Health Insurance Info
Nearly one-third of all health-insurance premiums increased to 30 percent or more. At that rate, the average cost of health insurance per employee will exceed $3,000. Seventy-three percent of senior executives believe health-care costs will continue to increase 20 percent or more each year for the next three years. The message here is clear: If you haven’t already gotten serious about cutting your company’s health-insurance costs, now is the time. It can be done. The first thing you should do is learn how the system works–or doesn’t work. Most small employers spend fewer than four hours a year thinking about their company health plans. Learn what your options are. Your insurance agent can help you shop for cheaper plans. But don’t stop there. Compare plan benefits, insurance-company records, and service guarantees.
Consider Blue Cross and Blue Shield plans and HMOs (health-maintenance organizations), even if your agent doesn’t handle them. The Blues in some areas, offer clear advantages to small companies. Experts regard HMOs as the best buys in health care. Find out if your company is eligible for new, low-cost health insurance plans now available in five states. In addition, foundation-funded pilot projects in several parts of the country are demonstrating that it is possible to cut health-coverage costs 30 to 40 percent. In short, health insurance isn’t as simple as it used to be. And the pace of change is accelerating, offering new hope for a truce in the business battle with exploding health-care costs. The next couple of years present as much potential for change as at any time in the past 20 years. You can be part of that change by putting at least some of the following 5 ideas to work for your company.
1) Increase Cost Sharing By Employees
This recommendation is at the top of every consultant’s list. Small companies tend to pay far more of their workers’ total health-care bill than large companies do. Yet research shows that insulating employees from the costs of care encourages unnecessary use of health services. Fifty-two percent of the companies responding to the Nation’s Business health survey said they pay 100 percent of their employees’ health-insurance premiums. But 45 percent said they intended to implement or increase employee contributions to these premiums. An equal number said they plan to increase employee deductibles. Insurance companies first attached $100 deductibles to major-medical plans in the early 1950s. But 40 percent of employers still set deductibles at $100 or less. Raising a $100 deductible to $250 would cut premium costs for single coverage by about 11 percent. A $500 deductible would cut costs by about one-fourth. A $1,000 deductible would save about one-third.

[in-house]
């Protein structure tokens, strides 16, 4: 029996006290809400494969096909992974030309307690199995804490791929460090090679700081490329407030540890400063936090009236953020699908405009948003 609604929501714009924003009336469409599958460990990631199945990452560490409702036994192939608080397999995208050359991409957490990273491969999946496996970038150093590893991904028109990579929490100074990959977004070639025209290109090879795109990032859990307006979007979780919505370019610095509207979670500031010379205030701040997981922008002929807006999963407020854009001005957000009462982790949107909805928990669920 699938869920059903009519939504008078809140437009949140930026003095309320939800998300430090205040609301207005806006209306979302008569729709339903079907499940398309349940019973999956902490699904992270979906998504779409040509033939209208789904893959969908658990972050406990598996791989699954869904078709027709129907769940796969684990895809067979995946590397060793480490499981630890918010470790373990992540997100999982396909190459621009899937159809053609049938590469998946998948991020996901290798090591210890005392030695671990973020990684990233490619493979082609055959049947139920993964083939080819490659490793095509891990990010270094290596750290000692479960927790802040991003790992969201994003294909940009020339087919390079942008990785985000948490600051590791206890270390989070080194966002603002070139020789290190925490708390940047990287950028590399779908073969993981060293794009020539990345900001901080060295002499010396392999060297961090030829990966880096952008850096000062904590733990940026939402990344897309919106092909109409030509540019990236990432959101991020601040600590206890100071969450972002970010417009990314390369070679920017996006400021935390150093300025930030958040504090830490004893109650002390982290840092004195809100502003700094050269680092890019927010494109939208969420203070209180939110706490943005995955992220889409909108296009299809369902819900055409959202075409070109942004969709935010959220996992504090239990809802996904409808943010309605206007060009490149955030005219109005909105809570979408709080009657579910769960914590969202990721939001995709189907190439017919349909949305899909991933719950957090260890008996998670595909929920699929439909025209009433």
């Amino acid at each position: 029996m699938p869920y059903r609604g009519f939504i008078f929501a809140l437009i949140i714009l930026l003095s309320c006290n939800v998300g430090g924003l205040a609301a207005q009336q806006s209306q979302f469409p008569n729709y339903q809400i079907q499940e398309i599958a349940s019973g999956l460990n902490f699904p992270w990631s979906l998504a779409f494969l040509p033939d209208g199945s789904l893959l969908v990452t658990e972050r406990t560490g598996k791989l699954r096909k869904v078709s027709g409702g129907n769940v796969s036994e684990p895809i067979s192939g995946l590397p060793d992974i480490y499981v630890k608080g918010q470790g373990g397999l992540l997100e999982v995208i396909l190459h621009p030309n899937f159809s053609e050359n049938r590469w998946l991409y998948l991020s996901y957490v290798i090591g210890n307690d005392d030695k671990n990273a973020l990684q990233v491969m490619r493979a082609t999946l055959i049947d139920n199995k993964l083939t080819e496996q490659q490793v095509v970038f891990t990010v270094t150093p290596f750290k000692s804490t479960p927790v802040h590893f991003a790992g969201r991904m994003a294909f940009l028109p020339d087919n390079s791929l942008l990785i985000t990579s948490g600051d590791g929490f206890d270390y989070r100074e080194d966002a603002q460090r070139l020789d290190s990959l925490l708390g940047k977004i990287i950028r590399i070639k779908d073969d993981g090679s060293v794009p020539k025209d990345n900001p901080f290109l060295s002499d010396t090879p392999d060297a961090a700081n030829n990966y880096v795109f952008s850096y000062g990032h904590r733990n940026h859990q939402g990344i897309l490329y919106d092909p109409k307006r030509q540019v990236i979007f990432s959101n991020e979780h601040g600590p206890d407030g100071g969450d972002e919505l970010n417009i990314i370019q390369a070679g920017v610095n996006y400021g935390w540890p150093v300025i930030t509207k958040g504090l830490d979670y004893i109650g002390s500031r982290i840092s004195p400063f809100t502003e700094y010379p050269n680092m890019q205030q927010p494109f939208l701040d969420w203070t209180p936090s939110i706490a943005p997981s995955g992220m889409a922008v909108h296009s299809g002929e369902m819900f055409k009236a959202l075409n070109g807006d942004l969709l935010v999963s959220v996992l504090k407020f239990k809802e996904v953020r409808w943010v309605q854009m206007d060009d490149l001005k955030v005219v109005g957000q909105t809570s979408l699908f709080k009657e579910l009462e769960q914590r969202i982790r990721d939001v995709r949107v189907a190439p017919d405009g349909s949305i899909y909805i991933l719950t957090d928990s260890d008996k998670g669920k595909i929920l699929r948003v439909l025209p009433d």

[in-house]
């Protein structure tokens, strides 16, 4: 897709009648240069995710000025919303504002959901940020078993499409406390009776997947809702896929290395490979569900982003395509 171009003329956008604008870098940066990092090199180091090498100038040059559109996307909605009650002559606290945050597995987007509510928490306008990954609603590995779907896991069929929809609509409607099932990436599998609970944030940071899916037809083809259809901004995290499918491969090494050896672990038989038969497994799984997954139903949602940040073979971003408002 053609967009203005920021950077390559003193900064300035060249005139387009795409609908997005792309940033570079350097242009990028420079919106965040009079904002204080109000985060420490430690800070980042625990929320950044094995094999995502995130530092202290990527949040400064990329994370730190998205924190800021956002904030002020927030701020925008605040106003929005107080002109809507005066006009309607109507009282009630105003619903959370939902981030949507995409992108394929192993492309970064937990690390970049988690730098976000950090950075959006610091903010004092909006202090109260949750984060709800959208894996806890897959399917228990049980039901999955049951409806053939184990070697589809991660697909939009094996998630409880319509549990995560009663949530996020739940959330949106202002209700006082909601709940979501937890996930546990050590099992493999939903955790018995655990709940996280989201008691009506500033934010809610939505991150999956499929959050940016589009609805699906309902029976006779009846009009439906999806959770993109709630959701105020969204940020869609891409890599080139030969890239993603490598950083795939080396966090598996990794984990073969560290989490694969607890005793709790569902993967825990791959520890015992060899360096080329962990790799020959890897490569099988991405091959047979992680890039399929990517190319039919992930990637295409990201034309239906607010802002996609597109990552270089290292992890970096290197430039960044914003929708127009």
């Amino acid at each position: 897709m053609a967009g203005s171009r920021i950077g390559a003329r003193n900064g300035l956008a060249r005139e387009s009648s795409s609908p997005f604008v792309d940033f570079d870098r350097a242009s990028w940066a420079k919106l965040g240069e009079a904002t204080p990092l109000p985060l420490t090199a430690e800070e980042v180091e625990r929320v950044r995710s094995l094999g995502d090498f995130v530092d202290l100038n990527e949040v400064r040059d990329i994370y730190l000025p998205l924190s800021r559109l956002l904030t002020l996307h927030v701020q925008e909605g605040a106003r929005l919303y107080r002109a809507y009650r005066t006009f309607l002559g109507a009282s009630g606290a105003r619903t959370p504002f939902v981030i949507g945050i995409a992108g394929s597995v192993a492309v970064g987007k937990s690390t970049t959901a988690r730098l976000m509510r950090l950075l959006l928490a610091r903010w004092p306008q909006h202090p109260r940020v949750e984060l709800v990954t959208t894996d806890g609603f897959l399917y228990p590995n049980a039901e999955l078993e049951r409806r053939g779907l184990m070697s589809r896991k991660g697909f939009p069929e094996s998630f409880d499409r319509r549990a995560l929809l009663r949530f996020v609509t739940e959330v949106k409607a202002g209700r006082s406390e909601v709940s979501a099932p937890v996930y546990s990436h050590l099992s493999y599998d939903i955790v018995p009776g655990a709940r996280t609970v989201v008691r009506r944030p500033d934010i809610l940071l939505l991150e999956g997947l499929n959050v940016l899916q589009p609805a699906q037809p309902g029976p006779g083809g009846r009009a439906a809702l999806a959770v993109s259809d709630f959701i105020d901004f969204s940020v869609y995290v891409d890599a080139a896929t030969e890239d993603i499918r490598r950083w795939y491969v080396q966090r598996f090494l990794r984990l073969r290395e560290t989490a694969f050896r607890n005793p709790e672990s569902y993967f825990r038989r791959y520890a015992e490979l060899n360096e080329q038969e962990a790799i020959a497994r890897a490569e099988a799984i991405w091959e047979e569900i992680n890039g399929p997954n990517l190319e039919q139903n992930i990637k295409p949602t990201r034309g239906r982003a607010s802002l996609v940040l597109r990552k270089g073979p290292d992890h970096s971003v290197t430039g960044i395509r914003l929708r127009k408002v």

2) Allow Employees To Pay For Health Premiums With Tax-Free Dollars
Set up a so-called flexible spending account, which allows your employees to pay their share of health-insurance premiums and un-reimbursed health-care expenses with pretax dollars. A flexible spending account could save employees 20 cents to 35 cents on the dollar, because state and federal income taxes and Social Security taxes are not imposed.
Moreover, the company saves by reducing the employee’s base salary on which it pays Social Security and other taxes. Hire an outside payroll accounting firm to handle the paperwork. You can pay the service fee and still come out with a net savings. The monthly administration fee would run between $2 and $5 per employee.
3) Transfer High-Risk Employees To The State’s High-Risk Pool
Insurance premiums soar whenever someone in a small-group plan becomes very ill–with cancer or heart disease, for example. As an employer, you should explore the possibility of moving employees with serious health problems into a state high-risk pool and then negotiating a lower premium for the healthy members of your group.
4) Switches To An Open-Enrollment Blue Cross And Blue Shield Plan
Blue Cross and Blue Shield plans operate as de facto high-risk pools in a number of states by providing “open enrollment” periods during which any group can buy insurance. Among the 74 Blue Cross and Blue Shield organizations nationwide, 21 offer open enrollment. All the Blues once used community rating to set premium levels. But that began to change in the 1960s when commercial insurers started to lure away firms with low risks by offering them cheaper health insurance.
5) Replace Your Traditional Health Plan With An HMO
Unlike traditional health insurance, HMOs cover all medical needs, including routine preventive care, for a flat monthly fee that typically is less expensive than traditional health insurance. Moreover, two types of HMOs, the staff and the group models, have proven to be more effective at controlling costs than any other form of health-care delivery. Staff models employ physicians directly and put them on salary.
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